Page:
(6) During the night of ‘D’ plus 7 Jack (a Doberman Pinscher) frequently alerted a tree near ‘M’ Company CP. When it became light enough in the morning Jack’s handler pointed out the tree to a B.A.R. man near him. A Jap sniper was shot down out of the tree. This sniper was in a position to do real damage in the company C.P., but due to Jack, the sniper was eliminated.
(7) Night security is an intangible. Dogs on night security have less chance to show spectacularly how they may be the means of saving life. One fact stands out, and that is that the troops have confidence in the dogs.
(8) From ‘D’ day until the Second and Third Battalions were relieved from front line duty on ‘D’ plus 8, there were dog squads with every company on the front line.
More instances could be cited but this should suffice to show that the dogs have proven themselves as message carriers, scouts, and vital night security; and were constantly employed during the operation of securing and extending the beachhead.
The Bougainville report validated the war dog concept. Following it, the Marine Corps continually improved their war dog doctrine. The dogs saw further use in Guam, Peleliu, Iwo Kima, Okinawa, and even Saipan and the Japanese mainland. Today, the National War Dog Cemetery on Guam honors the service of these loyal animals. Fittingly, the Doberman sculpture that tops the memorial is titled “Always Faithful.”
US military advisers are operating inside the city of Raqqa, Daesh’s last major bastion in Syria, a US official said July 12. The troops, many of them Special Operations Forces, are working in an “advise, assist, and accompany” role to support local fighters from the Syrian Democratic Forces as they battle Daesh, said Col. Ryan Dillon, a military spokesman.
The troops are not in a direct combat role but are calling in airstrikes and are working closer to the fight than did US forces supporting the Iraqi military in Mosul.
“They are much more exposed to enemy contact than those in Iraq,” Dillon said, adding that the numbers of US forces in Raqqa were “not hundreds.”
The operation to capture Raqqa began in November and on June 6 the SDF entered the city. With help from the US-led coalition, the SDF this month breached an ancient wall by Raqqa’s Old City, where die-hard militants are making a last stand.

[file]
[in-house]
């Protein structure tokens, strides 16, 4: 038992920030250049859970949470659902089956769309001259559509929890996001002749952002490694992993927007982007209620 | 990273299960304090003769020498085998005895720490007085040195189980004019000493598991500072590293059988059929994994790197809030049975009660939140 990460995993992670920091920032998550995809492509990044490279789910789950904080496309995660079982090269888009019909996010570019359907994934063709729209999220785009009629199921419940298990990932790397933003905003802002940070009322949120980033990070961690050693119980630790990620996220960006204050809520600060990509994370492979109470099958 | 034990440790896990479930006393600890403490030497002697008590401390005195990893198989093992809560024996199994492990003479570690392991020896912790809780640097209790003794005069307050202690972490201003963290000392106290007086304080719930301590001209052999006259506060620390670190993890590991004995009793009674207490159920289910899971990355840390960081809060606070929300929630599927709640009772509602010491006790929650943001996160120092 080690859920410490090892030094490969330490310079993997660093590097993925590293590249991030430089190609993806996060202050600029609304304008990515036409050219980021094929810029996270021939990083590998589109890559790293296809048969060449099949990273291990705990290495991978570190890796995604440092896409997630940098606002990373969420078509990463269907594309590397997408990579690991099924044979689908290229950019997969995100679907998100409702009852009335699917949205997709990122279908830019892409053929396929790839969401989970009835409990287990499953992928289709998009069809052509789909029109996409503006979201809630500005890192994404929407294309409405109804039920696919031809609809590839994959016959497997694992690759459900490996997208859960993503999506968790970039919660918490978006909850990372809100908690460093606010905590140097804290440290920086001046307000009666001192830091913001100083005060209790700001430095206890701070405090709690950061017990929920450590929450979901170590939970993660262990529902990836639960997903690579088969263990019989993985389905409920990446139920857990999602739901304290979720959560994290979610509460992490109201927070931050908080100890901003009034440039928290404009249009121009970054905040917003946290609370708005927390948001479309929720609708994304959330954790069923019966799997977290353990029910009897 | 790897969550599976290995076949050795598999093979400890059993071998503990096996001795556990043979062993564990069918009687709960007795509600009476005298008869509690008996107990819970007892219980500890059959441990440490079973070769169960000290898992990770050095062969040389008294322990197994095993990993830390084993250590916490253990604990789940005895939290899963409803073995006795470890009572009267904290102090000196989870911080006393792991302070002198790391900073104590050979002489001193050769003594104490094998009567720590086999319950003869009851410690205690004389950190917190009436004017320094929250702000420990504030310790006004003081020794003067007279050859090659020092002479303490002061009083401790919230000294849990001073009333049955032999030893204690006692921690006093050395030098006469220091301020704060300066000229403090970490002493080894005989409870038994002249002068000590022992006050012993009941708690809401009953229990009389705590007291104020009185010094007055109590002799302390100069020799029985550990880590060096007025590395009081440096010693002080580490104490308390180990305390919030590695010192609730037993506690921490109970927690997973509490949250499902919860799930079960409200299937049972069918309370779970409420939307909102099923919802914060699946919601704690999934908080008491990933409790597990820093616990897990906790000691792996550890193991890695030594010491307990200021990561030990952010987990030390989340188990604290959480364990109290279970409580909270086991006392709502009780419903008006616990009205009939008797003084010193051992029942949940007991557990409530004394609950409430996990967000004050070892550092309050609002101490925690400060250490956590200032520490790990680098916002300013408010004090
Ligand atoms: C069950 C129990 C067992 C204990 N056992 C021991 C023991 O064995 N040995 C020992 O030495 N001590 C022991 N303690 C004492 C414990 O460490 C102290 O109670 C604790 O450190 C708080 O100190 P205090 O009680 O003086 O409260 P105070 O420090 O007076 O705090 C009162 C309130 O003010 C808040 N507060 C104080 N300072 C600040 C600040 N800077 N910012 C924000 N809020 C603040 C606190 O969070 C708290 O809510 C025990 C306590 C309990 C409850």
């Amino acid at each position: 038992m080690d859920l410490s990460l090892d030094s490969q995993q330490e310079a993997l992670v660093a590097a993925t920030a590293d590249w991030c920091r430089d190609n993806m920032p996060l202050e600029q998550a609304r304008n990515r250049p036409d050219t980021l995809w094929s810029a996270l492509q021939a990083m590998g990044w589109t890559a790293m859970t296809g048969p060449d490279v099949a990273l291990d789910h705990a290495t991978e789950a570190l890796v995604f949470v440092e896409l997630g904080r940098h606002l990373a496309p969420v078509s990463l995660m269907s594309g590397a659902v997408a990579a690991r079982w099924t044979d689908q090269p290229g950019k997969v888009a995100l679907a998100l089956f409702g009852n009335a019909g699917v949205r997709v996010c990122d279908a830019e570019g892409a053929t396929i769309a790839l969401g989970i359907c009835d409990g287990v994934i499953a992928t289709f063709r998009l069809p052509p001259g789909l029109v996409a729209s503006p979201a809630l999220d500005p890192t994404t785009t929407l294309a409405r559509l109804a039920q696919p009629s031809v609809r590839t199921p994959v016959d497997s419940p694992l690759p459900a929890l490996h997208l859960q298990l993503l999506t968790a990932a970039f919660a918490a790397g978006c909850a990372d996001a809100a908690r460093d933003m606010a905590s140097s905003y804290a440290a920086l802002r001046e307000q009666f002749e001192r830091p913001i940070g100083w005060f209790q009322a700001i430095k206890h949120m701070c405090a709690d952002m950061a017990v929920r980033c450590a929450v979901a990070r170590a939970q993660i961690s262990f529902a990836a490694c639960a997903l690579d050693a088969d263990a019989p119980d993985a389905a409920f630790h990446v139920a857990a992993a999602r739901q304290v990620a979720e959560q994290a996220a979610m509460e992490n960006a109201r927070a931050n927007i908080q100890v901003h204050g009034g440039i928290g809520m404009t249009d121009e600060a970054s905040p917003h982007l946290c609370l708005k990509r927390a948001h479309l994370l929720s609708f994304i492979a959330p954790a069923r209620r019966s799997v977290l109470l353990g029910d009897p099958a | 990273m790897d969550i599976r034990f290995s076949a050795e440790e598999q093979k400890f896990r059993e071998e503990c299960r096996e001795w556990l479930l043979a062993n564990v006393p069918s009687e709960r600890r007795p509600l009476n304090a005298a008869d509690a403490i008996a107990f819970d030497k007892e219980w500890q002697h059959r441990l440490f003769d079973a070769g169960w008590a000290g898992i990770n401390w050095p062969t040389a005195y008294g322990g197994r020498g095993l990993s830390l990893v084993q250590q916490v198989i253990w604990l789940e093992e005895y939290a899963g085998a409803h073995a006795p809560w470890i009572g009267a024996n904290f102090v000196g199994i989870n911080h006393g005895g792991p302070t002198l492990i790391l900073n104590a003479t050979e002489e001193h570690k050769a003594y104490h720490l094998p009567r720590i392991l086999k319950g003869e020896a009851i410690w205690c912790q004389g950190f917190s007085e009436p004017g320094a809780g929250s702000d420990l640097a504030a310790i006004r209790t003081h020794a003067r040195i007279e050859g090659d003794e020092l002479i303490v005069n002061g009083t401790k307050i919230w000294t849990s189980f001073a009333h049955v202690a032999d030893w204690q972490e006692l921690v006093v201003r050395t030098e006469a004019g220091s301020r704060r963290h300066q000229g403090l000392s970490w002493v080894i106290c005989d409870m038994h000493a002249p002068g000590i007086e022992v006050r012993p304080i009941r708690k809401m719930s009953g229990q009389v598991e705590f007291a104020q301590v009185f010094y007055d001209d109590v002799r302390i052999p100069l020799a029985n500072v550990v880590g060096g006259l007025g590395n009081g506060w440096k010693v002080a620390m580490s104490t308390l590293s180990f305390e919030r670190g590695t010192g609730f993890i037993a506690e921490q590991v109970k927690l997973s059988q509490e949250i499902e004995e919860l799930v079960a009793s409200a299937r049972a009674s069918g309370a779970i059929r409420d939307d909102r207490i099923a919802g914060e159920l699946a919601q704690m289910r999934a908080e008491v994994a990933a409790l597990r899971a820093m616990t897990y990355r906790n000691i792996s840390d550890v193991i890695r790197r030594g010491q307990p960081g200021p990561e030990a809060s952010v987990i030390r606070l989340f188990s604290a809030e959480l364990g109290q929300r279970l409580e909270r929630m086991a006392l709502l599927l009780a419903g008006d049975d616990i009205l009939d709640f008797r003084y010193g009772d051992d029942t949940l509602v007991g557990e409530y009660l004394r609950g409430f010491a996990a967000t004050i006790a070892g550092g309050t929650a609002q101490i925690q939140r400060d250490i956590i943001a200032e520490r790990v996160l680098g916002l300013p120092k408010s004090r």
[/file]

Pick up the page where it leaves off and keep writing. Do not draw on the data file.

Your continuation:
Dillon said the coalition had seen Daesh increasingly using commercial drones that have been rigged with explosives. The militants employed a similar tactic in Mosul.
“Over the course over the last week or two, it has increased as we’ve continued to push in closer inside of Raqqa city center,” he said.
The US military is secretive about exactly how big its footprint is in Syria, but has previously said about 500 Special Operations fighters are there to train and assist the SDF, an Arab-Kurdish alliance.
The UN said July 12 it is using newly opened land routes in Syria to expand food deliveries to areas around Raqqa.
The new access has allowed the World Food Program to deliver food to rural areas north of the city for the first time in three years.
More than 190,000 people have been displaced from and within Raqqa province since April 1, according to the UN refugee agency. In the past 48 hours, hundreds of civilians managed to flee areas under Daesh control and cross to territory seized by SDF, according to the Britain-based Syrian Observatory for Human Rights. As the map of control changes, so is the access and WFP said it is now delivering food every month to nearly 200,000 people in eight hard-to-reach locations inside Raqqa province as well as other areas in a neighboring province.
Prior to the reopening of the road linking Aleppo in the west to Hassakeh in the east, the WFP relied on airlifts.
“Replacing airlifts with road deliveries will save an estimated $19 million per year, as each truck on the road carries the equivalent of a planeload of food at a significantly lower cost,” said Jakob Kern, the WFP country representative in Syria. “With these cost savings and improved access, we are now reaching more families and people returning to their homes who need our help with regular food deliveries.”
One area that is now reachable is the town of Tabqa, which was taken from Daesh by the US-backed SDF in May. WFP said it was able this month to double the number of people it reaches, delivering monthly food rations to 25,000 people, many of whom have returned to their original homes and are now working to rebuild their lives.
In Homs eastern countryside, meanwhile, a Syrian military source said the army recaptured the Al-Hayl oil field, south of Al-Sukhneh city, from Daesh militants, the state-run news agency SANA reported.
The fight against Daesh is only one facet of the war in Syria, which is now in its seventh year. Six rounds of UN-brokered peace talks in Geneva have failed to bring the warring sides closer to a political settlement.
A seventh round is now underway in the Swiss city, but expectations for a breakthrough are almost non-existent.
July 12, the head of the Syrian opposition delegation accused President Bashar Assad’s regime of refusing to engage in political discussions.